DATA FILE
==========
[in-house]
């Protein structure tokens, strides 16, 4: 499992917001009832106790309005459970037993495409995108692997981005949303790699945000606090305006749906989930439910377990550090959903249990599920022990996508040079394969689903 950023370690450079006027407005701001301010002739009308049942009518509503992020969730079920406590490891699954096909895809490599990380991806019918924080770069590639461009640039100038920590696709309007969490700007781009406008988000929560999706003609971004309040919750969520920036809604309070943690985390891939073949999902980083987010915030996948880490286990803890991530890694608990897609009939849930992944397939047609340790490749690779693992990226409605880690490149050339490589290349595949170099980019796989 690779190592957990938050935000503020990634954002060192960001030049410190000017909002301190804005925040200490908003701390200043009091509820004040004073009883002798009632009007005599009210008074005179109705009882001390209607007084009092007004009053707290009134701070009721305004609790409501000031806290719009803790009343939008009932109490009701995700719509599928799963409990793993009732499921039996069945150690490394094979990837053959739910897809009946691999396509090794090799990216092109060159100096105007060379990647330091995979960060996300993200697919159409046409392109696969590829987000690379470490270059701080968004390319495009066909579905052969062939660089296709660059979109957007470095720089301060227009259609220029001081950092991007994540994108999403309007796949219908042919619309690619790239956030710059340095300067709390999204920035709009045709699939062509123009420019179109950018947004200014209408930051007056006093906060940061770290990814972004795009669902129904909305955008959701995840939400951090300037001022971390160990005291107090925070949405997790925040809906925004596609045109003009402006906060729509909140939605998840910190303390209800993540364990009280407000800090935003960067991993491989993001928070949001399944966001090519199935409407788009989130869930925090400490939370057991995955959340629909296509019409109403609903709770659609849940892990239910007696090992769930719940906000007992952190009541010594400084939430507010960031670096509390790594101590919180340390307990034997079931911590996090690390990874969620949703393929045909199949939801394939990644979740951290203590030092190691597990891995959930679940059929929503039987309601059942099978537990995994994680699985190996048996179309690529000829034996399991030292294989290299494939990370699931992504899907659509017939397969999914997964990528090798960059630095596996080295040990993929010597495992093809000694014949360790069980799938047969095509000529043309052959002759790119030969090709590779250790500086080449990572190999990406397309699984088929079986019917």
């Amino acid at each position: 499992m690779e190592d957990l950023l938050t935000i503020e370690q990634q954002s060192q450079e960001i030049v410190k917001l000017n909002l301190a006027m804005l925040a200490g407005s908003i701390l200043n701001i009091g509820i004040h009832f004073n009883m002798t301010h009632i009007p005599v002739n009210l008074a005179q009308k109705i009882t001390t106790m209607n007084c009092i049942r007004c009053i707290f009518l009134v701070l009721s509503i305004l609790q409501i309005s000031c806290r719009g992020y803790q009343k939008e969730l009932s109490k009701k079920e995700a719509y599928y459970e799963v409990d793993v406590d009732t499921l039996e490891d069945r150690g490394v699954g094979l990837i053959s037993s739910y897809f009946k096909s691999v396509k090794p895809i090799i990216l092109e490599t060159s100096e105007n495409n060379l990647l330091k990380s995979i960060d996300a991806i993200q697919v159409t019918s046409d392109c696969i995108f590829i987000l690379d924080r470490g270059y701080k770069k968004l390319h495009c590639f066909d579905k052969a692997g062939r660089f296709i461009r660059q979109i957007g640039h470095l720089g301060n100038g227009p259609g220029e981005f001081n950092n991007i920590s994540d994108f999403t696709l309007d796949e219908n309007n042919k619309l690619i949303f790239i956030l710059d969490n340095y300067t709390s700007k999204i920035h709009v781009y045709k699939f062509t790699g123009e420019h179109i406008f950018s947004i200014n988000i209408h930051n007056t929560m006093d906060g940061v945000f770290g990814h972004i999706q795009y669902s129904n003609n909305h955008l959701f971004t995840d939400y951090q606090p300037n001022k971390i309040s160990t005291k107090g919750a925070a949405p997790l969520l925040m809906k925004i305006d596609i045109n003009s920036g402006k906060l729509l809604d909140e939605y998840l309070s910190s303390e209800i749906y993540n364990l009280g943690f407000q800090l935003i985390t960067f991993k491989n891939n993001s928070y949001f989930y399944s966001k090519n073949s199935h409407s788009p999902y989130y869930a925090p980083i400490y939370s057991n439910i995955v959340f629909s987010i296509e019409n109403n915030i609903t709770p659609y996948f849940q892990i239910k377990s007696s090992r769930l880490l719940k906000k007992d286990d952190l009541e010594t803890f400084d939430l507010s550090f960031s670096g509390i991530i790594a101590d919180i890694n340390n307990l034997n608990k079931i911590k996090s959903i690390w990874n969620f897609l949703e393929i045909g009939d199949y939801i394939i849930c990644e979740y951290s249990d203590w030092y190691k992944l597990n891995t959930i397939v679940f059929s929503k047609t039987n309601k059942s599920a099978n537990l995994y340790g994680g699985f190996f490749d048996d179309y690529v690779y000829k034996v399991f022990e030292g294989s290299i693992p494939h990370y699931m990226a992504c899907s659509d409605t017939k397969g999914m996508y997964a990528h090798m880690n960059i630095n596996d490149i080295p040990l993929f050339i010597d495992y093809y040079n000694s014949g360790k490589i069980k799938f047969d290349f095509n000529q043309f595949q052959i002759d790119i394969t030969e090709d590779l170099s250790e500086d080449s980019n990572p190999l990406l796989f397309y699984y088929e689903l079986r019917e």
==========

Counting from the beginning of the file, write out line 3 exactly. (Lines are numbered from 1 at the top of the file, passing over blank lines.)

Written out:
């Amino acid at each position: 499992m690779e190592d957990l950023l938050t935000i503020e370690q990634q954002s060192q450079e960001i030049v410190k917001l000017n909002l301190a006027m804005l925040a200490g407005s908003i701390l200043n701001i009091g509820i004040h009832f004073n009883m002798t301010h009632i009007p005599v002739n009210l008074a005179q009308k109705i009882t001390t106790m209607n007084c009092i049942r007004c009053i707290f009518l009134v701070l009721s509503i305004l609790q409501i309005s000031c806290r719009g992020y803790q009343k939008e969730l009932s109490k009701k079920e995700a719509y599928y459970e799963v409990d793993v406590d009732t499921l039996e490891d069945r150690g490394v699954g094979l990837i053959s037993s739910y897809f009946k096909s691999v396509k090794p895809i090799i990216l092109e490599t060159s100096e105007n495409n060379l990647l330091k990380s995979i960060d996300a991806i993200q697919v159409t019918s046409d392109c696969i995108f590829i987000l690379d924080r470490g270059y701080k770069k968004l390319h495009c590639f066909d579905k052969a692997g062939r660089f296709i461009r660059q979109i957007g640039h470095l720089g301060n100038g227009p259609g220029e981005f001081n950092n991007i920590s994540d994108f999403t696709l309007d796949e219908n309007n042919k619309l690619i949303f790239i956030l710059d969490n340095y300067t709390s700007k999204i920035h709009v781009y045709k699939f062509t790699g123009e420019h179109i406008f950018s947004i200014n988000i209408h930051n007056t929560m006093d906060g940061v945000f770290g990814h972004i999706q795009y669902s129904n003609n909305h955008l959701f971004t995840d939400y951090q606090p300037n001022k971390i309040s160990t005291k107090g919750a925070a949405p997790l969520l925040m809906k925004i305006d596609i045109n003009s920036g402006k906060l729509l809604d909140e939605y998840l309070s910190s303390e209800i749906y993540n364990l009280g943690f407000q800090l935003i985390t960067f991993k491989n891939n993001s928070y949001f989930y399944s966001k090519n073949s199935h409407s788009p999902y989130y869930a925090p980083i400490y939370s057991n439910i995955v959340f629909s987010i296509e019409n109403n915030i609903t709770p659609y996948f849940q892990i239910k377990s007696s090992r769930l880490l719940k906000k007992d286990d952190l009541e010594t803890f400084d939430l507010s550090f960031s670096g509390i991530i790594a101590d919180i890694n340390n307990l034997n608990k079931i911590k996090s959903i690390w990874n969620f897609l949703e393929i045909g009939d199949y939801i394939i849930c990644e979740y951290s249990d203590w030092y190691k992944l597990n891995t959930i397939v679940f059929s929503k047609t039987n309601k059942s599920a099978n537990l995994y340790g994680g699985f190996f490749d048996d179309y690529v690779y000829k034996v399991f022990e030292g294989s290299i693992p494939h990370y699931m990226a992504c899907s659509d409605t017939k397969g999914m996508y997964a990528h090798m880690n960059i630095n596996d490149i080295p040990l993929f050339i010597d495992y093809y040079n000694s014949g360790k490589i069980k799938f047969d290349f095509n000529q043309f595949q052959i002759d790119i394969t030969e090709d590779l170099s250790e500086d080449s980019n990572p190999l990406l796989f397309y699984y088929e689903l079986r019917e």